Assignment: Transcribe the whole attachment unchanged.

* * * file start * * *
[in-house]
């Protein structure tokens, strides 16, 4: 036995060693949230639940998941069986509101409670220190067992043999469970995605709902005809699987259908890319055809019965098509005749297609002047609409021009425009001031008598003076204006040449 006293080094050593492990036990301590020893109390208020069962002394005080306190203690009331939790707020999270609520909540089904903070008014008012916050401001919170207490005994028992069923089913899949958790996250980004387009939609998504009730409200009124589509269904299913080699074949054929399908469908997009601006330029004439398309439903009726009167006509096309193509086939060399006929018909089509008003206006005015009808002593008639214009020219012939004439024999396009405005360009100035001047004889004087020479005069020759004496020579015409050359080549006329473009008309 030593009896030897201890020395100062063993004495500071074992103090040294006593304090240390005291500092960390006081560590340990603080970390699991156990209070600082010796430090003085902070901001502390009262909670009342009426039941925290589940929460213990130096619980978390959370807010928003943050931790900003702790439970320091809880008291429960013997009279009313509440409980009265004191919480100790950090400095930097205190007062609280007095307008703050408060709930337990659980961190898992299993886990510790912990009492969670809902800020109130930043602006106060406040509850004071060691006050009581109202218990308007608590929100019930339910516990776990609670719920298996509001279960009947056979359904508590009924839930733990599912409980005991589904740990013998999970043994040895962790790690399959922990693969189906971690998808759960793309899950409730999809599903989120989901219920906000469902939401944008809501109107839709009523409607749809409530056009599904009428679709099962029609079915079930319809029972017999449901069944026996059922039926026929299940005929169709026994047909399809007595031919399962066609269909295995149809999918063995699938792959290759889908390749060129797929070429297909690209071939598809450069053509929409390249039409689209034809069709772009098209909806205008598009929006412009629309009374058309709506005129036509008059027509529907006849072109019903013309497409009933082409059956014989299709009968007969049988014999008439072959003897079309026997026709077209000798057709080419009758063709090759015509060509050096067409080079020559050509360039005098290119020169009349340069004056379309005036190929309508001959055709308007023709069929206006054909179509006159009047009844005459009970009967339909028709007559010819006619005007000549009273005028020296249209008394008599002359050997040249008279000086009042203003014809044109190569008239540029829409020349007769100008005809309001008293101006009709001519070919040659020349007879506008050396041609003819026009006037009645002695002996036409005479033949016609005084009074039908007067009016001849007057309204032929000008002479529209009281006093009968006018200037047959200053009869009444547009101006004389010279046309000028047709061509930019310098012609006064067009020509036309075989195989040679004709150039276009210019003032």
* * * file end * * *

[in-house]
């Protein structure tokens, strides 16, 4: 036995060693949230639940998941069986509101409670220190067992043999469970995605709902005809699987259908890319055809019965098509005749297609002047609409021009425009001031008598003076204006040449 006293080094050593492990036990301590020893109390208020069962002394005080306190203690009331939790707020999270609520909540089904903070008014008012916050401001919170207490005994028992069923089913899949958790996250980004387009939609998504009730409200009124589509269904299913080699074949054929399908469908997009601006330029004439398309439903009726009167006509096309193509086939060399006929018909089509008003206006005015009808002593008639214009020219012939004439024999396009405005360009100035001047004889004087020479005069020759004496020579015409050359080549006329473009008309 030593009896030897201890020395100062063993004495500071074992103090040294006593304090240390005291500092960390006081560590340990603080970390699991156990209070600082010796430090003085902070901001502390009262909670009342009426039941925290589940929460213990130096619980978390959370807010928003943050931790900003702790439970320091809880008291429960013997009279009313509440409980009265004191919480100790950090400095930097205190007062609280007095307008703050408060709930337990659980961190898992299993886990510790912990009492969670809902800020109130930043602006106060406040509850004071060691006050009581109202218990308007608590929100019930339910516990776990609670719920298996509001279960009947056979359904508590009924839930733990599912409980005991589904740990013998999970043994040895962790790690399959922990693969189906971690998808759960793309899950409730999809599903989120989901219920906000469902939401944008809501109107839709009523409607749809409530056009599904009428679709099962029609079915079930319809029972017999449901069944026996059922039926026929299940005929169709026994047909399809007595031919399962066609269909295995149809999918063995699938792959290759889908390749060129797929070429297909690209071939598809450069053509929409390249039409689209034809069709772009098209909806205008598009929006412009629309009374058309709506005129036509008059027509529907006849072109019903013309497409009933082409059956014989299709009968007969049988014999008439072959003897079309026997026709077209000798057709080419009758063709090759015509060509050096067409080079020559050509360039005098290119020169009349340069004056379309005036190929309508001959055709308007023709069929206006054909179509006159009047009844005459009970009967339909028709007559010819006619005007000549009273005028020296249209008394008599002359050997040249008279000086009042203003014809044109190569008239540029829409020349007769100008005809309001008293101006009709001519070919040659020349007879506008050396041609003819026009006037009645002695002996036409005479033949016609005084009074039908007067009016001849007057309204032929000008002479529209009281006093009968006018200037047959200053009869009444547009101006004389010279046309000028047709061509930019310098012609006064067009020509036309075989195989040679004709150039276009210019003032």